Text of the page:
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(WASHINGTON) —¬†California Rep. Ro Khanna on Sunday praised President Joe Biden’s continued efforts to cancel federal student loan debt after the Supreme Court struck down his initial plan to forgive up to $20,000 for some borrowers.

Biden said Friday that he will now rely on the 1965 Higher Education Act to try to enact debt forgiveness, rather than the Higher Education Relief Opportunities for Students (HEROES) Act of 2003, on which his initial plan was based.

“I am pleased that the White House is invoking the Higher Education Act,” Khanna, a progressive Democrat, told ABC “This Week” co-anchor Jonathan Karl. “I do hope that the White House will make sure that the interest doesn’t accrue starting in September. I know the president has said he isn’t going to refer students to the credit agency. I also believe under the Higher Education Act he can stop the interest accrual.”

While Khanna said he was supportive of Biden’s new path forward — and would like there to be a broader payment pause while the administration pursues more ways to legalize loan forgiveness — he sharply criticized the Supreme Court.

He argued the justices overstepped their bounds and “usurped the authority of Congress” by limiting how the HEROES Act can be used, rather than deferring to legislators, “just because they think Congress gave too much power to the president.”

The post-9/11 era HEROES law enabled the U.S. education secretary to “waive or modify any statutory or regulatory provision” regarding student loans to initially protect borrowers impacted by terror attacks. That law was later altered to include people affected by “a war or other military operation or national emergency” — with Biden maintaining that the COVID-19 pandemic qualified.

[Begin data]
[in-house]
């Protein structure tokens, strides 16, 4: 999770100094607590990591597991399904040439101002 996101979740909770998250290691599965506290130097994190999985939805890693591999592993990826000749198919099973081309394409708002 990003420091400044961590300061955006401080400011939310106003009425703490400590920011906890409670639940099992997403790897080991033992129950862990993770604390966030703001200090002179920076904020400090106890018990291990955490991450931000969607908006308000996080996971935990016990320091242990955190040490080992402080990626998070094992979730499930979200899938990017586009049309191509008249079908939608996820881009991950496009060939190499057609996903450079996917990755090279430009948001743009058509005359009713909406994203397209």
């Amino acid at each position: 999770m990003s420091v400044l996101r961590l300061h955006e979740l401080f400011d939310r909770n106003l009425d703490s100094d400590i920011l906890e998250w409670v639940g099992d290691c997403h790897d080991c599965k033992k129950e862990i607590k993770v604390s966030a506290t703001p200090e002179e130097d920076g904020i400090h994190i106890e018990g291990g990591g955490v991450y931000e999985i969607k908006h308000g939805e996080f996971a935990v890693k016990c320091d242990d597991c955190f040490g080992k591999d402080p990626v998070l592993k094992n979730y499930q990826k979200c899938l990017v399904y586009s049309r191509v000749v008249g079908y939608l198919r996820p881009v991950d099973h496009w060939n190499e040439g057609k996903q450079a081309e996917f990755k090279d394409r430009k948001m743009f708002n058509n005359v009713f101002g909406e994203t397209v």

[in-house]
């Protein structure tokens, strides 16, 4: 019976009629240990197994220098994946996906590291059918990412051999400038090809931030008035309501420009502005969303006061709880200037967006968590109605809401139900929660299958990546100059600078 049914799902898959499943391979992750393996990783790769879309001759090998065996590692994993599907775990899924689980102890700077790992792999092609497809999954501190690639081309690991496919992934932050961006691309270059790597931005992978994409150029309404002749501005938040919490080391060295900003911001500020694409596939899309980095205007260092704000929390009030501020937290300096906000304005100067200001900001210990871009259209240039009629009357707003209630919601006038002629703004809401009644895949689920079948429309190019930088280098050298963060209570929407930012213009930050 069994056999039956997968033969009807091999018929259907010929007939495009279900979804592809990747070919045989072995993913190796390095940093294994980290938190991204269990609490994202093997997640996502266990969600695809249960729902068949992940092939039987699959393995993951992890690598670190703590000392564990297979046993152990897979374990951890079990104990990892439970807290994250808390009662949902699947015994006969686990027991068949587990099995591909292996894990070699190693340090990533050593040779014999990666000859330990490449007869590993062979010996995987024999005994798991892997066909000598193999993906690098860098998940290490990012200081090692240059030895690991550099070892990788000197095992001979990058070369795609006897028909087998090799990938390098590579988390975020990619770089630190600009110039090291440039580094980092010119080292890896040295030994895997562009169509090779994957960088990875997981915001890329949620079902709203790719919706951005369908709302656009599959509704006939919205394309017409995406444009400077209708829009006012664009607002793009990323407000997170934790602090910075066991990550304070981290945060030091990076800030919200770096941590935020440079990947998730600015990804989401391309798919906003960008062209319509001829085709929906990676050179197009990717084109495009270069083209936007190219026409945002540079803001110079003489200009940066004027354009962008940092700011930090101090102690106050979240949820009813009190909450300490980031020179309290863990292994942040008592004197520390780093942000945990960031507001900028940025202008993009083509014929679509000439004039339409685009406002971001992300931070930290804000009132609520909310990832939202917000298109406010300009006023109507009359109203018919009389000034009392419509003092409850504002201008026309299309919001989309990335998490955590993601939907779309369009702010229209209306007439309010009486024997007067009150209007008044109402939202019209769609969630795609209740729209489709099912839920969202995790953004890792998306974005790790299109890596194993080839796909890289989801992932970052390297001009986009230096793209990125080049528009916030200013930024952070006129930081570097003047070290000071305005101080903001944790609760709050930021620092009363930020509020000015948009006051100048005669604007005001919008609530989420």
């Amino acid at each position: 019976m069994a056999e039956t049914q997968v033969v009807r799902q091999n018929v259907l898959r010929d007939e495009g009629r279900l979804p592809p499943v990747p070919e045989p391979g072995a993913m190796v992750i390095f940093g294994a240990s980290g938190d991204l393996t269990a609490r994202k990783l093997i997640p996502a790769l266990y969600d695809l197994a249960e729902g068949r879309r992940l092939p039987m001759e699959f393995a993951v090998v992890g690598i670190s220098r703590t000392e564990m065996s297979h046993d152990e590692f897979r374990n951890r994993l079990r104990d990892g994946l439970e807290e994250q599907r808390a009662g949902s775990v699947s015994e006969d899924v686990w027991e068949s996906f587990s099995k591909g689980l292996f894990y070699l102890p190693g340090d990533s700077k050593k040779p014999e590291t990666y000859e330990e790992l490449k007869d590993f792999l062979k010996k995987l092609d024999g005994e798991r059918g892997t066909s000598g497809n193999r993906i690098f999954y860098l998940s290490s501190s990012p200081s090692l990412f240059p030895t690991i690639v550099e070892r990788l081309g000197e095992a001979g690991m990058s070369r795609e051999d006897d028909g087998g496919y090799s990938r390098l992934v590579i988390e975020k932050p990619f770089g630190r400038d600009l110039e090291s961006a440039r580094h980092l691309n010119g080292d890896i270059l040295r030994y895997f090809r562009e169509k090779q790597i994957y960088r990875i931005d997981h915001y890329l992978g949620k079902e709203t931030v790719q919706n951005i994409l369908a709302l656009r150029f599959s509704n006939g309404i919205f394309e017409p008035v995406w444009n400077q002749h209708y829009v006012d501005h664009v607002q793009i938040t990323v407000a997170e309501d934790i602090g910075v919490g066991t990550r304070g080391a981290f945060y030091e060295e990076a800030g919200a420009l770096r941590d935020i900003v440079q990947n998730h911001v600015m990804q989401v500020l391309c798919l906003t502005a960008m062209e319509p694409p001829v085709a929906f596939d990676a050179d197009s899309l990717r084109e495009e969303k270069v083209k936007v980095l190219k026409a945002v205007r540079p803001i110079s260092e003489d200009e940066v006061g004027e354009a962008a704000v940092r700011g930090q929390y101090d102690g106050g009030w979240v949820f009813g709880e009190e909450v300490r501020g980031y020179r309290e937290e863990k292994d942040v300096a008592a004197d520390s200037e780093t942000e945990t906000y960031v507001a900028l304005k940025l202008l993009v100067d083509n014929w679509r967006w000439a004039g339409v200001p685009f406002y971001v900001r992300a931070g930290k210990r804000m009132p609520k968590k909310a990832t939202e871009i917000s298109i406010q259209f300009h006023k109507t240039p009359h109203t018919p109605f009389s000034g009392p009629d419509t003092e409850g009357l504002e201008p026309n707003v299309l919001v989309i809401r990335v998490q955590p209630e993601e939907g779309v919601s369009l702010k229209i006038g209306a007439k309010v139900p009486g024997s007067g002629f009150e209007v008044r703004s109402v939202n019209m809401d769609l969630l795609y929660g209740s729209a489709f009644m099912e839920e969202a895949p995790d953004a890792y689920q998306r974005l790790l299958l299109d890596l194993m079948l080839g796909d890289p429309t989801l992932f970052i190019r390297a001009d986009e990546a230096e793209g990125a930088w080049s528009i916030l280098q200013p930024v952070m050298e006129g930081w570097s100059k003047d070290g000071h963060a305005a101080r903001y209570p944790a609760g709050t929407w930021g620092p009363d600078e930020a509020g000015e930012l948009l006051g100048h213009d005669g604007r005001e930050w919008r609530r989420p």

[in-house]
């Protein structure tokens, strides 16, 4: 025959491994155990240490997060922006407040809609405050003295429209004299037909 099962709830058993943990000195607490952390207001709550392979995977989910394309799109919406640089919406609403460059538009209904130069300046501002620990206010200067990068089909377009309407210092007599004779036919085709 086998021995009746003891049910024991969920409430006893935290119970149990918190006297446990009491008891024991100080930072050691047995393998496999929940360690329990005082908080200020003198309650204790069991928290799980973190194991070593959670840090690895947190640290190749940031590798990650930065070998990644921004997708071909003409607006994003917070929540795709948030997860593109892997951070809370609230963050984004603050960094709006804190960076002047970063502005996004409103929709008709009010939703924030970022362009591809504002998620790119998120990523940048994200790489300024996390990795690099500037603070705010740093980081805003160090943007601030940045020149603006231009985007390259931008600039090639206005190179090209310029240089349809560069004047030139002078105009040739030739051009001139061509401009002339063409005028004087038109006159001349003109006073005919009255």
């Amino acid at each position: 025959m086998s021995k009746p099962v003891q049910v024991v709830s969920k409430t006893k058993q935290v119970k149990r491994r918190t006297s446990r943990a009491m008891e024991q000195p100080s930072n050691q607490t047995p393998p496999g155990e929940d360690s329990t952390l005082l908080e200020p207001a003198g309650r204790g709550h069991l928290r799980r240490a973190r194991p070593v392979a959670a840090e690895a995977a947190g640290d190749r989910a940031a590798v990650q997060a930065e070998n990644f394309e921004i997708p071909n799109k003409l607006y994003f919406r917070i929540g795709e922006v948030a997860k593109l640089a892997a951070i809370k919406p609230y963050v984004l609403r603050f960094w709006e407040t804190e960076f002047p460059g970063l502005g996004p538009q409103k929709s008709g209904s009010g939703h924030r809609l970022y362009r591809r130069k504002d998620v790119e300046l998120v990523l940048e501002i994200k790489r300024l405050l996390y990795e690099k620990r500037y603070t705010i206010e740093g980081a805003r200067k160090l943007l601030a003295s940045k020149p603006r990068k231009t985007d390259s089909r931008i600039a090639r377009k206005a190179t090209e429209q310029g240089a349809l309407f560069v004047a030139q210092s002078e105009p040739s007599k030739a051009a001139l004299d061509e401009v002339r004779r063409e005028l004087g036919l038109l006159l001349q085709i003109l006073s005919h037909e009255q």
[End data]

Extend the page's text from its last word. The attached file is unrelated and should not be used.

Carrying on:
Karl noted on “This Week” that the Supreme Court’s analysis rejected the White House’s arguments, even citing a comment made by former House Speaker Nancy Pelosi in 2021 that Biden “can postpone [student loan debt]. He can delay. But he does not have that power [to cancel it]. That has to be an act of Congress.”

The high court’s conservative majority on Thursday ruled 6-3 that Biden did not have the authority under the HEROES Act to issue sweeping federal student loan cancellation, which the White House had hoped to do for more than 40 million borrowers.

Chief Justice John Roberts, who wrote the opinion knocking down Biden’s plan, found that precedent “requires that Congress speak clearly before a Department Secretary can unilaterally alter large sections of the American economy.”

Khanna, on “This Week,” took another view.

“We can have an argument that the HEROES Act passed in 2003 shortly after 9/11 was way too broad in giving that kind of authority to the president and the secretary. I don’t believe it was the case. That’s a legitimate argument. The place to make that argument is in the United States Congress,” he said.

“It’s not for unelected justices to override what Congress has passed. And that’s what this court is doing. It’s very dangerous,” he continued. “They are basically reinterpreting congressional statute to fit their ideological preconceptions.”

While the White House had long resisted discussing what other avenues they might pursue if the student loan cancellation program was rejected, the president on Friday said he will invoke the Higher Education Act to allow Education Secretary Miguel Cardona to “compromise, waive or release loans under certain circumstances.”

But it’s currently unclear how much forgiveness would be enacted under this strategy.

The White House will also implement a 12-month “on-ramp repayment program” during which the government will not refer borrowers who miss payments to credit agencies.

“This new path is legally sound,” Biden said in remarks after the Supreme Court ruling. “It’s going to take longer. And in my view, it’s the best path that remains to student debt relief to as many borrowers as possible as quickly as possible.”

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